Also of note, the Air Force launched a pilot program designed to provide legal assistance to victims of sexual assault that will begin later this month. Starting Jan. 28, The Special Victims’ Counsel Program will give sexual assault victims legal assistance and help them navigate the criminal justice system with lawyers trained to handle their unique needs.

Results of the health and welfare inspections are available at the Air Force FOIA Reading Room at http://www.foia.af.mil/shared/media/document/AFD-130118-015.pdf.




All of this week's top headlines to your email every Friday.


 
 

 

Defeating “Monster Mouth”

(U.S. Air Force photo by Airman 1st Class Chris Drzazgowski) Airman Jessika Silva-Gomez, 355th Dental Squadron dental assistant, helps a child sort out foods that are beneficial to dental hygiene during a presentation at the Finley Child Development Center at Davis-Monthan Air Force Base, Feb. 24. Personnel from the 355th DS provided examples of proper...
 
 

Experts: Males also are victims of sexual assault

TYSON’S CORNER, Va.– Experts urged Army leaders to reach out to male victims of sexual assault, noting people should not view sexual violence as a crime perpetrated exclusively against women. Jim Hopper, a psychologist and researcher, and Russell Strand, a retired Criminal Investigative Service special agent, spoke about an aspect of sexual violence not often...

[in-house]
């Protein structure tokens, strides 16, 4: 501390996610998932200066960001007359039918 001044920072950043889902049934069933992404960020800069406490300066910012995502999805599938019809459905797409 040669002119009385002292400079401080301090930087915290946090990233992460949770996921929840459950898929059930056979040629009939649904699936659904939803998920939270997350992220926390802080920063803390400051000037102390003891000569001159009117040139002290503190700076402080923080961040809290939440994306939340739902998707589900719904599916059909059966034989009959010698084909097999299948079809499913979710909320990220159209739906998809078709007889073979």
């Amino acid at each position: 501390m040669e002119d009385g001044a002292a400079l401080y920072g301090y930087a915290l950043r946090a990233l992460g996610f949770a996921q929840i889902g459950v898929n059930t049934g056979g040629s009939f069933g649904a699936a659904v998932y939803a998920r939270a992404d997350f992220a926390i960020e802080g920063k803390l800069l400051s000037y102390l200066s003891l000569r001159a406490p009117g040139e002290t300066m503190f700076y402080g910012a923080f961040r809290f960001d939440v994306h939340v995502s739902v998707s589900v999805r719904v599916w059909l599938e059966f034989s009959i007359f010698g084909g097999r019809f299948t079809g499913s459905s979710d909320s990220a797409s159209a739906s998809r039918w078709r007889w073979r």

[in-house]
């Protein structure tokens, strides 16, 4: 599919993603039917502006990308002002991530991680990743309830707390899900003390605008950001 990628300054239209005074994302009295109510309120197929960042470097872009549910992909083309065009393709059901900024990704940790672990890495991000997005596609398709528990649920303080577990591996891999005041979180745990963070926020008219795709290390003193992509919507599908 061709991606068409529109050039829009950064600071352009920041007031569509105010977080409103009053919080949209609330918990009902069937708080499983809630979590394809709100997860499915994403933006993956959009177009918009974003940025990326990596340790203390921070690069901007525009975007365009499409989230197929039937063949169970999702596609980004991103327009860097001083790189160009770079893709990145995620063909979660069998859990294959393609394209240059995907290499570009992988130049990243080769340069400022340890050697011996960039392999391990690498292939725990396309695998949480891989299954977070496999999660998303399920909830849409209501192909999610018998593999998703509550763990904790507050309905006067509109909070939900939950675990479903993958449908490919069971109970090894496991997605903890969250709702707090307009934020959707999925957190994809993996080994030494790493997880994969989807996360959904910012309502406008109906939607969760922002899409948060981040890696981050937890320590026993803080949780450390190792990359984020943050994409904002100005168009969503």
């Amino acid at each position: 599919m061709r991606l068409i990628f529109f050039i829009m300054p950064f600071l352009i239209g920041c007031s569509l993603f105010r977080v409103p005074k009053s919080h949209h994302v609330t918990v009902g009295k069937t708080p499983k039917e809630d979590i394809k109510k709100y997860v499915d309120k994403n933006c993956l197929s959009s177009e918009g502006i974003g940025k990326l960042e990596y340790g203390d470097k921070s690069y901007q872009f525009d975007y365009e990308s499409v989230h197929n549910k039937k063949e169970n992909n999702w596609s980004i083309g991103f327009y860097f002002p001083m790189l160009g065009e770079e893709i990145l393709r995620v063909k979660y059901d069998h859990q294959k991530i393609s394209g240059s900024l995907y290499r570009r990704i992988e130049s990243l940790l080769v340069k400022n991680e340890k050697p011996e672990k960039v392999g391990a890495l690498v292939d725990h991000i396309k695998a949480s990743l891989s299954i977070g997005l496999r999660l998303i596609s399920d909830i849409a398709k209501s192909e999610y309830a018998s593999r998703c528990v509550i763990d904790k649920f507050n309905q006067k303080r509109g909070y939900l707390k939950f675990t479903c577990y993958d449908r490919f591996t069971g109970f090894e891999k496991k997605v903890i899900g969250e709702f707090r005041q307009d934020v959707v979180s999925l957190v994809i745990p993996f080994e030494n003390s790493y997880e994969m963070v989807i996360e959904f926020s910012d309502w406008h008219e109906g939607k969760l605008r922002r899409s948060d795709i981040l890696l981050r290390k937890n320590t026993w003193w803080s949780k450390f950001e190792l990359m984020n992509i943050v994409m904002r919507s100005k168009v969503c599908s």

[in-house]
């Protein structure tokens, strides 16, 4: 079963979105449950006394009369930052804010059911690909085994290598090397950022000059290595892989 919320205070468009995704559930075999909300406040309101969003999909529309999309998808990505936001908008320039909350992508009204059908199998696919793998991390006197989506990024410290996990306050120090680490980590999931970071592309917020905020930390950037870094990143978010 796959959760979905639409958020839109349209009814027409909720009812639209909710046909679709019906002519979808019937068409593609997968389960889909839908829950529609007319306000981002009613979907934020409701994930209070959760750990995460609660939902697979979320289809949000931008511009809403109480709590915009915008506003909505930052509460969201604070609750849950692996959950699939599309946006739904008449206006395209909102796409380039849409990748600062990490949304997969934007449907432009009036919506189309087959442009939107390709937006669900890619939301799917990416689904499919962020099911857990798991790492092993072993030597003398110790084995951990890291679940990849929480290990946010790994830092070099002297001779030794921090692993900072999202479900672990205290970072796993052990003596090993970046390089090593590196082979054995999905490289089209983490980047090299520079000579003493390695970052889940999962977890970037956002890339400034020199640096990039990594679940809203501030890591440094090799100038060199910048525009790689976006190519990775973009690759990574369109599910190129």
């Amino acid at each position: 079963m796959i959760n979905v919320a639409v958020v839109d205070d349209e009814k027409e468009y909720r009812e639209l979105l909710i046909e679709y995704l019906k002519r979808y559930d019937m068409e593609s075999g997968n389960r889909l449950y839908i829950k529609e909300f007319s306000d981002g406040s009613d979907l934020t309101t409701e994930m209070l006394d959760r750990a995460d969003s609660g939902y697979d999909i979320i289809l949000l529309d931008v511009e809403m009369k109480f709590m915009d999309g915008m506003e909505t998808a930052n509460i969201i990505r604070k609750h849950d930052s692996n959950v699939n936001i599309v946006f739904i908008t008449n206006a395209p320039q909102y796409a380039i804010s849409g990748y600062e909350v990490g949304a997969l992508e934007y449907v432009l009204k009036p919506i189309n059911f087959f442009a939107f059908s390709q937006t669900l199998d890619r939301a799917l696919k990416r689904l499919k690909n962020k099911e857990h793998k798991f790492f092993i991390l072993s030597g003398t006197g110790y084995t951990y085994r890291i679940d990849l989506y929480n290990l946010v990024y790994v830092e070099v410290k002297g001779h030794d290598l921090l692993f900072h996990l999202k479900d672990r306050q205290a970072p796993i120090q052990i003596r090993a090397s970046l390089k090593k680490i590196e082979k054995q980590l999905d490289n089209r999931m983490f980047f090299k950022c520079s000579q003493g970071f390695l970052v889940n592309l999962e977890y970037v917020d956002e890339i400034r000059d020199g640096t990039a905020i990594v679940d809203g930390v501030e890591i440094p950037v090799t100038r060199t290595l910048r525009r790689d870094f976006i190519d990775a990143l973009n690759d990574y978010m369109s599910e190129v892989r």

Avoid online dangers, unfriendly users on social media

WASHINGTON (AFNS) — The internet instantaneously allows you to reach out across the internet superhighway to share information or connect with loved ones.  Despite how innocuous this may seem, without taking the proper precautions, your personal information can inadvertently fall into the wrong hands. “You have to assume that everyone is looking at it,” said...
 

 

Brush, floss, repeat daily for good dental health

Each February, the American Dental Association, or ADA, sponsors National Children’s Dental Health Month to raise awareness about the importance of oral health. Developing good habits at an early age and scheduling regular dental visits helps children get a good start on a lifetime of healthy teeth and gums. Regular dental visits should happen every...
 
 

Sexual assault rates decrease at military service academies

WASHINGTON – Rates of unwanted sexual contact at the military service academies declined in 2014, according to a report released today by the Defense Department. The annual report on sexual harassment and violence at the military service academies estimates that overall rates decreased for both men and women, indicating that nearly 200 fewer sexual assaults...
 
 

Prescription tracker gives vets online access to status

Veterans can now track the status of most of their prescriptions online, thanks to an innovative idea by a Department of Veterans Affairs’ (VA) employee. The new 24/7 service allows online tracking for most prescriptions mailed from the VA Mail Order Pharmacy. The Prescription Tracker was recommended by VA employee Kenneth Siehr, a winner of...
 




0 Comments


Be the first to comment!


Leave a Reply

Your email address will not be published. Required fields are marked *

You may use these HTML tags and attributes: <a href="" title=""> <abbr title=""> <acronym title=""> <b> <blockquote cite=""> <cite> <code> <del datetime=""> <em> <i> <q cite=""> <strike> <strong>


Directory powered by Business Directory Plugin